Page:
For this reason, if you think your child might have Oppositional Defiant Disorder you should have him evaluated for other problems as well. You need to uncover these other problems because that will give you the keys to effectively treating his oppositional defiance in many instances, as we shall soon discuss.
What will happen to your ODD child? Is he going to grow out of it? No one can tell for sure, but children with Oppositional Defiant Disorder usually follow one of four pathways.
- There are children that do outgrow their oppositional defiance. 50% of younger children who are believed to have ODD will no longer meet the diagnostic criteria for this condition by the time they are eight years old. However, if a child still has ODD when he is eight, there is only a 25% chance he will ever outgrow it.
- Occasionally, what was thought to be ODD when a child was younger is really a precursor of some other condition. 5-10% of preschool children who were believed to have ODD have their diagnosis changed later on to ADHD. At times the oppositional defiance of these children deteriorates and they eventually meet the criteria for Conduct Disorder, the most serious of the three disruptive behavior disorders in children. If the child is going to go in this direction, it is usually evident early in his life. Most children who have ODD for several years who have not yet shown signs of Conduct Disorder will probably never develop it.
- 5% will continue to have Oppositional Defiant Disorder and nothing else.
- Most children will continue to have ODD, but show signs of some other co-existing disorder.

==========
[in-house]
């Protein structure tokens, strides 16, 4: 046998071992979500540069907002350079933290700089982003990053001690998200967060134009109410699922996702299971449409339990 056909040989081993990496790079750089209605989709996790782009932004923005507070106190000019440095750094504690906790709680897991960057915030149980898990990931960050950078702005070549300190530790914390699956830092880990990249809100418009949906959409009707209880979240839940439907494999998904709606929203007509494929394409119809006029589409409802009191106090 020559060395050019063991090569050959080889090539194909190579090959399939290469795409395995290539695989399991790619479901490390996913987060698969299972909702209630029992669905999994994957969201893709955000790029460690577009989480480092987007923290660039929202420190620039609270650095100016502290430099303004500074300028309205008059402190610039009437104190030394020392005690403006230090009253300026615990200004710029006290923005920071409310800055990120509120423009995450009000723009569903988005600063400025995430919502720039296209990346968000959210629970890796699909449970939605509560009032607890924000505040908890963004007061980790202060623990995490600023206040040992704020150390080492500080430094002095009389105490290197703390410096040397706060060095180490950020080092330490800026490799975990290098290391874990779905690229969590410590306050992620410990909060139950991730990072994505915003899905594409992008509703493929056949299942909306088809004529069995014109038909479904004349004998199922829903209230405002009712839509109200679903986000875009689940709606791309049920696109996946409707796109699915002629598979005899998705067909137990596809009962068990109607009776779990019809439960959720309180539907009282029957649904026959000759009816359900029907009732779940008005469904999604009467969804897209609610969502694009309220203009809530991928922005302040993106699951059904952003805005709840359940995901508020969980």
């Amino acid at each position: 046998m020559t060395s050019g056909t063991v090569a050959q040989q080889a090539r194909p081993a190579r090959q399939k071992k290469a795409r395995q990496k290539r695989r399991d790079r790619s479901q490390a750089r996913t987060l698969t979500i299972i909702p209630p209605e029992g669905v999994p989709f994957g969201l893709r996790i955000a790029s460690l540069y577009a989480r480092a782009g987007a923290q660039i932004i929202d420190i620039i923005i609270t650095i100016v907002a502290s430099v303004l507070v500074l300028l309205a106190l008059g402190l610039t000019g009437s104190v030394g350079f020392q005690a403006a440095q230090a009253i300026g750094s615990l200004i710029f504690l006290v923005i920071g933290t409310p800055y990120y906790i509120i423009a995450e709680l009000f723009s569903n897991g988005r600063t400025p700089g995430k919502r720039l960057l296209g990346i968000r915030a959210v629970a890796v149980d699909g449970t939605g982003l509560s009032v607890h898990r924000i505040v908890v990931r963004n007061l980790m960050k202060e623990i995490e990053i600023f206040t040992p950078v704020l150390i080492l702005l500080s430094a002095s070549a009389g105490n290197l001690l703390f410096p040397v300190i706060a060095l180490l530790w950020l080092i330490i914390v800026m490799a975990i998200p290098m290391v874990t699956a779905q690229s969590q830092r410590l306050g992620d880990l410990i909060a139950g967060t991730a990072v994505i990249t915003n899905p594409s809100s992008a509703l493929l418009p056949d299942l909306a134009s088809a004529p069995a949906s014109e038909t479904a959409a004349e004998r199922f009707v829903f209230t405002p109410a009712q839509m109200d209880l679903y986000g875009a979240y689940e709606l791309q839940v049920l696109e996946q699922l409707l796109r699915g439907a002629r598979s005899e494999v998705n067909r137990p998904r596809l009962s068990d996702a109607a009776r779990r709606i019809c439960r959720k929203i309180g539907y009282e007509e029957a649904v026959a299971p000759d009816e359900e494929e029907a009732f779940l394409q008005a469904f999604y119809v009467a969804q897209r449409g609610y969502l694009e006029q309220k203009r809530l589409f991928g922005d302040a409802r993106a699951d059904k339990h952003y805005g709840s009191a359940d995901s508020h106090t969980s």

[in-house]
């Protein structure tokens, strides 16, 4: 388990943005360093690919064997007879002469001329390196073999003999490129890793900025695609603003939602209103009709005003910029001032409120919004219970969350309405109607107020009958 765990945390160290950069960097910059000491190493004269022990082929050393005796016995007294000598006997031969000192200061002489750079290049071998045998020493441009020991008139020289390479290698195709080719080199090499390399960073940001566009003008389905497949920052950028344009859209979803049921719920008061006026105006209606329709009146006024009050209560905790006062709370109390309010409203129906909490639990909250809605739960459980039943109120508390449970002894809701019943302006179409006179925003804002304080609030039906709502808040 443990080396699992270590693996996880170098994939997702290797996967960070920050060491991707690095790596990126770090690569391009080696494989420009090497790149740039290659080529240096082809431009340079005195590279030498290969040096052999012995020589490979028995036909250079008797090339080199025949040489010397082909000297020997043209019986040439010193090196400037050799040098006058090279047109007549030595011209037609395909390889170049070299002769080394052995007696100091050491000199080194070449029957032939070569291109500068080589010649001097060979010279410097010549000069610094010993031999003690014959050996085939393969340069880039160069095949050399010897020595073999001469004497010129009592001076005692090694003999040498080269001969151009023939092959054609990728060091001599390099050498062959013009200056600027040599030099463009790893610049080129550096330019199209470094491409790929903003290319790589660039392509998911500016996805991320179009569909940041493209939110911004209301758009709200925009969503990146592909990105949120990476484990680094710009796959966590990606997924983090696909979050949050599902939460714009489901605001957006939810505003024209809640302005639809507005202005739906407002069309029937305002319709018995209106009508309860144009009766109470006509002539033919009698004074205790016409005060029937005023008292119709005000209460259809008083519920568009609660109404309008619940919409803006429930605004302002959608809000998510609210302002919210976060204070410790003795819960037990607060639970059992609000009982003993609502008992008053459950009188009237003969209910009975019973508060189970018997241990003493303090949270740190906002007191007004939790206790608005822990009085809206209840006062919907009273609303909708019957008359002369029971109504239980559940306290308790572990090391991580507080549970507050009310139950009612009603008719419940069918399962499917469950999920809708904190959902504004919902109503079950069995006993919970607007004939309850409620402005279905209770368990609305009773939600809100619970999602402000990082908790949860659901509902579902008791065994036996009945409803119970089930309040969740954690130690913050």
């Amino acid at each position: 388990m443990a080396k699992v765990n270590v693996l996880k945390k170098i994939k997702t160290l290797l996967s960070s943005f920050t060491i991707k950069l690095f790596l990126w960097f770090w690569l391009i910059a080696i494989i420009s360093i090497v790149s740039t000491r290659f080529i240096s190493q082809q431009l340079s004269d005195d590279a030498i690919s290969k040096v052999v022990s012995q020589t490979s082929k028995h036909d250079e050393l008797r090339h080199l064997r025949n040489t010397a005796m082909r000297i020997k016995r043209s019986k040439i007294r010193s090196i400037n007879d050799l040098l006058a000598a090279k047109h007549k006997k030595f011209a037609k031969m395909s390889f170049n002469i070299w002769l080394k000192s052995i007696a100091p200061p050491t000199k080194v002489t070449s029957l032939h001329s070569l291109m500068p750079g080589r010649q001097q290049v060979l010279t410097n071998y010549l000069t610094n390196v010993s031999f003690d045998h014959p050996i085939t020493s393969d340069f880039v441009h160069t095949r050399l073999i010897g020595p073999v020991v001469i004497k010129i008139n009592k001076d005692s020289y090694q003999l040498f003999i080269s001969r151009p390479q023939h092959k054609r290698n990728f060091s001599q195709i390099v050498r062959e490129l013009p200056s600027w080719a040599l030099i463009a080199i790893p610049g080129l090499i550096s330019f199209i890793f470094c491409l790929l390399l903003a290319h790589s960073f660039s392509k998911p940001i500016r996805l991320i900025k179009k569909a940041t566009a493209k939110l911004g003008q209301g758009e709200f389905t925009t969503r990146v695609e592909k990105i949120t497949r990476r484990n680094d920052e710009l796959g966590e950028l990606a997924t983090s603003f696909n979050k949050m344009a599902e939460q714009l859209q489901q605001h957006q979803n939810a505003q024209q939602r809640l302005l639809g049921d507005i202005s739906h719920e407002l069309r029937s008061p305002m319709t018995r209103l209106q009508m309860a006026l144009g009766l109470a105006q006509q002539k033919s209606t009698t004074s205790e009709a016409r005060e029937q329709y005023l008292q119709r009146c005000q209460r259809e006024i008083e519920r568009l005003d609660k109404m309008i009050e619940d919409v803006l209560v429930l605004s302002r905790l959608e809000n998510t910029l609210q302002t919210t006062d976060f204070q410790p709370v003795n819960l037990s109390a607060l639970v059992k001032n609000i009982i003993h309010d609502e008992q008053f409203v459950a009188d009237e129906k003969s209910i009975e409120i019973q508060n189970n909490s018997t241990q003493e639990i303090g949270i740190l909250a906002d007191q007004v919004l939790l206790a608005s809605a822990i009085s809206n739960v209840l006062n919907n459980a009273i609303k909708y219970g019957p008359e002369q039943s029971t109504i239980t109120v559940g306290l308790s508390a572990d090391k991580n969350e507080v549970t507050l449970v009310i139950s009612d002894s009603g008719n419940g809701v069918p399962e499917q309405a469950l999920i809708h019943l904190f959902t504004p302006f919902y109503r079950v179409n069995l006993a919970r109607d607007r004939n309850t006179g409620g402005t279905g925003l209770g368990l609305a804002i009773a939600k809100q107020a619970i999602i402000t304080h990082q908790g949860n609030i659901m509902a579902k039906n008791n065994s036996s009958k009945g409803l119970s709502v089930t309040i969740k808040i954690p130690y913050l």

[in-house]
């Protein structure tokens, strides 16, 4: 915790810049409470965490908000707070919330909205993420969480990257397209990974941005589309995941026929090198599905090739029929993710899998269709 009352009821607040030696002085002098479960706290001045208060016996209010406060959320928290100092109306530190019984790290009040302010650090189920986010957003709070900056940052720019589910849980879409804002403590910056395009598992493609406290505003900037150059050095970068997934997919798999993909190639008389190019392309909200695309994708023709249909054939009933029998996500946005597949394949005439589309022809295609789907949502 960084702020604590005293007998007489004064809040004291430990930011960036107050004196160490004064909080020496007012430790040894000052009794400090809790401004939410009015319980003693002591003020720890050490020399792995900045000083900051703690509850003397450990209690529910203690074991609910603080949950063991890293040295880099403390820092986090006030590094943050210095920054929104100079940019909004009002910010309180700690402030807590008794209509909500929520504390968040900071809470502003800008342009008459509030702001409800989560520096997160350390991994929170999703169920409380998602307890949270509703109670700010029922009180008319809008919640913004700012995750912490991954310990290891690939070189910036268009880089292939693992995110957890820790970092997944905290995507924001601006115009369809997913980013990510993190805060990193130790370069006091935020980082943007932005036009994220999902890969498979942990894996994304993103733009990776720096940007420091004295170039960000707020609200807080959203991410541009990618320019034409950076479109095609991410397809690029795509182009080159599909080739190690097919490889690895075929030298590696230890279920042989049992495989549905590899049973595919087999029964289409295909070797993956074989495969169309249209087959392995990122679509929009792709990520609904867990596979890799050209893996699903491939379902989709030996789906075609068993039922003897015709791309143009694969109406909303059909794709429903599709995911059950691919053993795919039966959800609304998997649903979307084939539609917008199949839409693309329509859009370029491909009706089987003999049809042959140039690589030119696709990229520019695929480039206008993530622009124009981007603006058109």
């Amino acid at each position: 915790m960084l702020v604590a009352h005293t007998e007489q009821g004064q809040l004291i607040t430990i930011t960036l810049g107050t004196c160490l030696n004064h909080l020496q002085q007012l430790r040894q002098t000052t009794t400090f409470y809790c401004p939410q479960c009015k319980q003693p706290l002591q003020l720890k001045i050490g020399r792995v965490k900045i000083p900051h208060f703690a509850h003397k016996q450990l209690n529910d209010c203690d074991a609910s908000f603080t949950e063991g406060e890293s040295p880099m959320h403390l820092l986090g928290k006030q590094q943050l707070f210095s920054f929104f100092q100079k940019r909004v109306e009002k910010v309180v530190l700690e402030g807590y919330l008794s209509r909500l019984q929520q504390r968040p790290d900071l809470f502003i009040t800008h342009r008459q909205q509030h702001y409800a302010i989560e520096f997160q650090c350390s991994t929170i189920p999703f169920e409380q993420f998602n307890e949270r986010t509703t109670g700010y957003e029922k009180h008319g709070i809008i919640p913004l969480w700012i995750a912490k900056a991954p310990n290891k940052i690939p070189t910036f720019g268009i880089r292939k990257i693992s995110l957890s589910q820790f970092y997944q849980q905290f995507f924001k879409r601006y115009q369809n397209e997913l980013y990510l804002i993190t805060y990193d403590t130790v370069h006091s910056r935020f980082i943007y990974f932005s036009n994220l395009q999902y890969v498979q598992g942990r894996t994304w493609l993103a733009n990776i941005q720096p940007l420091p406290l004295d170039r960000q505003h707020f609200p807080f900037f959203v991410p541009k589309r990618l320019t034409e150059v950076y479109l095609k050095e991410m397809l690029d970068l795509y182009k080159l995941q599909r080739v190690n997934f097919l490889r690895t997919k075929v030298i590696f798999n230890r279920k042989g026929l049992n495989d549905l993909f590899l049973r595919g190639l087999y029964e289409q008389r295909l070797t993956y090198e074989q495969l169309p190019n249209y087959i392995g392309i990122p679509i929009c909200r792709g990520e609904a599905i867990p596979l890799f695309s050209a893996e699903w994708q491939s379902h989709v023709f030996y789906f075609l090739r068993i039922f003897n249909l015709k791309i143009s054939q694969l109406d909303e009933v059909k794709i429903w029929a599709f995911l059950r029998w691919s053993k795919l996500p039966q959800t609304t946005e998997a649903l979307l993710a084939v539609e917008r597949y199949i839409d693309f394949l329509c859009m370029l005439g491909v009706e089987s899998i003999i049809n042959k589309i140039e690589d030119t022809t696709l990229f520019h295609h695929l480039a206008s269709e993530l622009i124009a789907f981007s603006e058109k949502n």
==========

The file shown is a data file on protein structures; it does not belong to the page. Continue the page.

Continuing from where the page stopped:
Treatment of Oppositional Defiant Disorder
Medical treatment for ODD focuses on treating the accompanying conditions first.
Research shows that ODD children who also have ADHD have a 90% chance of eliminating their oppositional defiance if their ADHD is treated effectively. This is true even when the severity of ADHD by itself was not enough to warrant medical intervention.
Omega-3 oils and vitamin E were tested in ODD children. Both seemed to help with the behavior to some degree.
The most effective way to address your child’s Oppositional Defiant Disorder is through parent management training. These programs can be quite expensive. They often cost $100/week or more and last from several months up to half a year. Insurance usually will not pay for such programs. Given all that, some form of parent training program is vital if you really want to help your child.
Generally, the younger your child is when you enroll in such a program, the better the outcome will be. However, recently a new extremely effective method for addressing ODD teenage behavior was developed. If your oppositional defiant child is already a teenager, you still are able to help your child. See the recommended resources below for more information.
Therapeutic Activities For Oppositional Defiant Disorder
What You Need to Do
There is still very little known about Oppositional Defiant Disorder. However, given what we know, the following are the current recommendations.
- 1. Get your child a thorough medical and psychological evaluation. You must know exactly what your child’s problems are before you can take steps to eliminate them.
- 2. After you identify any other disorders that your child has, treat them aggressively. Addressing the conditions that accompany ODD can often be the quickest way to eliminate your child’s oppositional defiance.
- 3. Consider giving your child an Omega-3 supplement and a vitamin E supplement. There are no ill effects of giving these nutrients and most children are deficient in them.
- 4. Enroll in a parent training program, either locally if you have the financial resources, or online.
It is hard to raise a child who has Oppositional Defiant Disorder. However, it can be done.
If you identify your child’s other problems and treat them; AND if you develop your parenting skills through a specialized parenting program, then you will be successful.